From new home sales and inventory to net sales by price to active housing projects, we’ve got housing stats covered for the Las Vegas Valley.
The RCG Employment Index 12-month moving average (“12MMA”) for Clark County increased 0.1 points between March and April to 97.3 and has been steadily increasing by 0.1 points a month for 7 straight months. When compared to April 2015, the RCG Employment Index is up 1.1 points in April 2016. The index continues edging upward as the Valley’s “headline” jobless rate continues to drop. The RCG Employment Index peaked at 99.8 in November 2006.
The 12MMA of Clark County’s headline unemployment rate has declined by 0.1% for 7 months straight, including this latest month of record, April 2016, when it reached 6.4%. Compared to the previous year of April 2015, the headline unemployment rate has decreased by 1.1%. The rate reached its lowest level in October 2006 when it was just 4%.
Job growth in the Las Vegas MSA is down 0.2 points to 3.1% (12MMA) in April 2016. The region’s YOY job growth rate fell by 0.3 points to 2.3% and is down nearly 2 points from 4.2% in April 2015. Job growth has declined in 8 of the last 12 months, similar to the decline in new jobs at the national level. According to Brookings, this is mainly due to a decline in demand for new unskilled jobs.
Construction jobs in the Las Vegas MSA numbered 52,775 in April (12MMA), gaining 5,600 jobs (11.9%) since April 2015. Construction jobs represented 5.9% of the job-base at the end of April, near the national average. The current number of jobs in construction is still way below the November 2006 peak of 108,833 when the industry accounted for 11.4% of all jobs. This is not necessarily a bad thing since Construction is not considered a “primary industry” and can be volatile.
Construction activity continues to pick up steadily as housing and commercial real estate demand rebound. Jobs in this sector have now grown for 45 straight months.
On a 12MMA basis, Clark County visitor volume remained unchanged in April compared to March, at 3.56 million total. When compared to April 2015 the visitor count is up 3.6% in April 2016. This year is starting off stronger than the last, considering 2016’s visitor total is 14.2 million through April, compared to 13.7 million over the same period in 2015. Southern Nevada’s visitation numbers should continue on an upward trajectory for the time being. The month of greatest YOY growth since October 2005 occurred in September 2011, when visitor volume grew by 4.5%.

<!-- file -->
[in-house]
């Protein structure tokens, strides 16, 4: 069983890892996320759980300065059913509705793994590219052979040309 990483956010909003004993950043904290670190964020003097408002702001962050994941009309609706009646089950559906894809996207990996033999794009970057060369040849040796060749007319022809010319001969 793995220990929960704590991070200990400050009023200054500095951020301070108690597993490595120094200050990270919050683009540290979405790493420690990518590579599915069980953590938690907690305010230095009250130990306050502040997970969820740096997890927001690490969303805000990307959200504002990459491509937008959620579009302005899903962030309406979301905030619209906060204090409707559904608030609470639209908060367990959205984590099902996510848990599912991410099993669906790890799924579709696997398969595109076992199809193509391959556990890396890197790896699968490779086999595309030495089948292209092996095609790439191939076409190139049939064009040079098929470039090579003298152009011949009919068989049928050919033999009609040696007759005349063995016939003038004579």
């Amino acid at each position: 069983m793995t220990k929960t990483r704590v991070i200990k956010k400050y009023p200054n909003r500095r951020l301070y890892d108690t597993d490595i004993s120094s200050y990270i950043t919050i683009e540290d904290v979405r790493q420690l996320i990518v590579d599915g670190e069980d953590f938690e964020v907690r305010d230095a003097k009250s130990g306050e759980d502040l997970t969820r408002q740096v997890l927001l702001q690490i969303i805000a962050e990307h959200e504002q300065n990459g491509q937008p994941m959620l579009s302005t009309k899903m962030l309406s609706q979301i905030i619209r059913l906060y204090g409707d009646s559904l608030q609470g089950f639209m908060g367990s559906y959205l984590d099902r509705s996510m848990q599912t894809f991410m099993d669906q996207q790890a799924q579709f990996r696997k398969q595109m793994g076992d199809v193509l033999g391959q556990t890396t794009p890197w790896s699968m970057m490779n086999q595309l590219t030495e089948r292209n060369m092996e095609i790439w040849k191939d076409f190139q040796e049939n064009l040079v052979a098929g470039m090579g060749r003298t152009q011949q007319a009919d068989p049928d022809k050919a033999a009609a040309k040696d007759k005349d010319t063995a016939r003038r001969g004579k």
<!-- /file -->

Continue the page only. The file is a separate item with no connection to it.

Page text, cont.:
Monthly Clark County convention attendance increased 1.25% in April compared to March (on a 12MMA basis) to 503,727. This represents a considerable 13.2% rise compared to April 2015. Over a 12-month period ending in April, total convention attendance was 6,028,212. The monthly peak attendance of 532,943 occurred in May 2007.
Convention attendance has shot up over the past 9 months, nearly equaling the growth of the previous 5 years in that short time. This can be attributed to a stronger national economy and business investments in marketing. The previous peak in YOY growth, now eclipsed, occurred in February 2006 when convention attendance rose by 10.5%. It appears that the current trend of increasing attendance will continue.
The 12MMA hotel revenue per available room (RevPAR) in Clark County is $108.22 in April, an increase of $1.00 (0.93%) from March. RevPAR is up $7.07 (7.0%) compared to April 2015 and continues to grow steadily. The RevPAR peak occurred in December 2007 at $119.43. The yearly rate of growth has been around 3.0 or more since the start of 2011.
Note: RevPAR is a performance metric in the gaming and lodging industry. It is computed by dividing a resort’s or hotel’s room revenue by the room count and the number of days in the period being measured.
April’s 12MMA gaming revenue (net of baccarat) of $694.5 million is a decrease of 0.48% from March, but is up 2.6% compared to April 2015. This makes 12 months of YOY growth of at least 1.5%. The monthly peak ($834.4 million) occurred in October 2007.
These 12 months are the 1st consecutive months of such growth since May 2012 (13 months). The net baccarat revenues are largely comprised of slot revenues, which generally reflect wagering of typical gamblers, especially U.S. gamblers. Slot revenues continue to remain lackluster for 2 reasons: constrained disposable income and changing spending patterns, especially among adults under 35.